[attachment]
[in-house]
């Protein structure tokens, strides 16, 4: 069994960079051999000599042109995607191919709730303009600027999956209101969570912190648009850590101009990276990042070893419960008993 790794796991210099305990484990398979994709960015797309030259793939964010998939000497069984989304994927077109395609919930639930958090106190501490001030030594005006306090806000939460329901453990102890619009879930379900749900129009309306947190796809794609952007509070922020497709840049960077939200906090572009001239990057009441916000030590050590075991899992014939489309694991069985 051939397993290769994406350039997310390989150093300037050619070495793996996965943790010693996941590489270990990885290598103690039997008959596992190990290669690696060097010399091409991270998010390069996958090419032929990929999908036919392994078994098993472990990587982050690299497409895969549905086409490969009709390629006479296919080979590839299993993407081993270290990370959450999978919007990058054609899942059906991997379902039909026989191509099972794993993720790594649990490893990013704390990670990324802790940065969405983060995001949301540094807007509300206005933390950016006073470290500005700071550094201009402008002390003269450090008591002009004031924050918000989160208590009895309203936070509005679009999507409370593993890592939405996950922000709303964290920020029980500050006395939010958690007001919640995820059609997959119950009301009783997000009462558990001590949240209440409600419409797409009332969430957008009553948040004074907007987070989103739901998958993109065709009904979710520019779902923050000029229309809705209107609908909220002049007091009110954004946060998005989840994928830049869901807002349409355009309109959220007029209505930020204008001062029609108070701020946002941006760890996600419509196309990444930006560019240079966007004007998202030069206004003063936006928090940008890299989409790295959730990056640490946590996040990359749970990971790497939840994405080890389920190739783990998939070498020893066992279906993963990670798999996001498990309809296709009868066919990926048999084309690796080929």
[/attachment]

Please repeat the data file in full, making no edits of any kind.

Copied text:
[in-house]
């Protein structure tokens, strides 16, 4: 069994960079051999000599042109995607191919709730303009600027999956209101969570912190648009850590101009990276990042070893419960008993 790794796991210099305990484990398979994709960015797309030259793939964010998939000497069984989304994927077109395609919930639930958090106190501490001030030594005006306090806000939460329901453990102890619009879930379900749900129009309306947190796809794609952007509070922020497709840049960077939200906090572009001239990057009441916000030590050590075991899992014939489309694991069985 051939397993290769994406350039997310390989150093300037050619070495793996996965943790010693996941590489270990990885290598103690039997008959596992190990290669690696060097010399091409991270998010390069996958090419032929990929999908036919392994078994098993472990990587982050690299497409895969549905086409490969009709390629006479296919080979590839299993993407081993270290990370959450999978919007990058054609899942059906991997379902039909026989191509099972794993993720790594649990490893990013704390990670990324802790940065969405983060995001949301540094807007509300206005933390950016006073470290500005700071550094201009402008002390003269450090008591002009004031924050918000989160208590009895309203936070509005679009999507409370593993890592939405996950922000709303964290920020029980500050006395939010958690007001919640995820059609997959119950009301009783997000009462558990001590949240209440409600419409797409009332969430957008009553948040004074907007987070989103739901998958993109065709009904979710520019779902923050000029229309809705209107609908909220002049007091009110954004946060998005989840994928830049869901807002349409355009309109959220007029209505930020204008001062029609108070701020946002941006760890996600419509196309990444930006560019240079966007004007998202030069206004003063936006928090940008890299989409790295959730990056640490946590996040990359749970990971790497939840994405080890389920190739783990998939070498020893066992279906993963990670798999996001498990309809296709009868066919990926048999084309690796080929």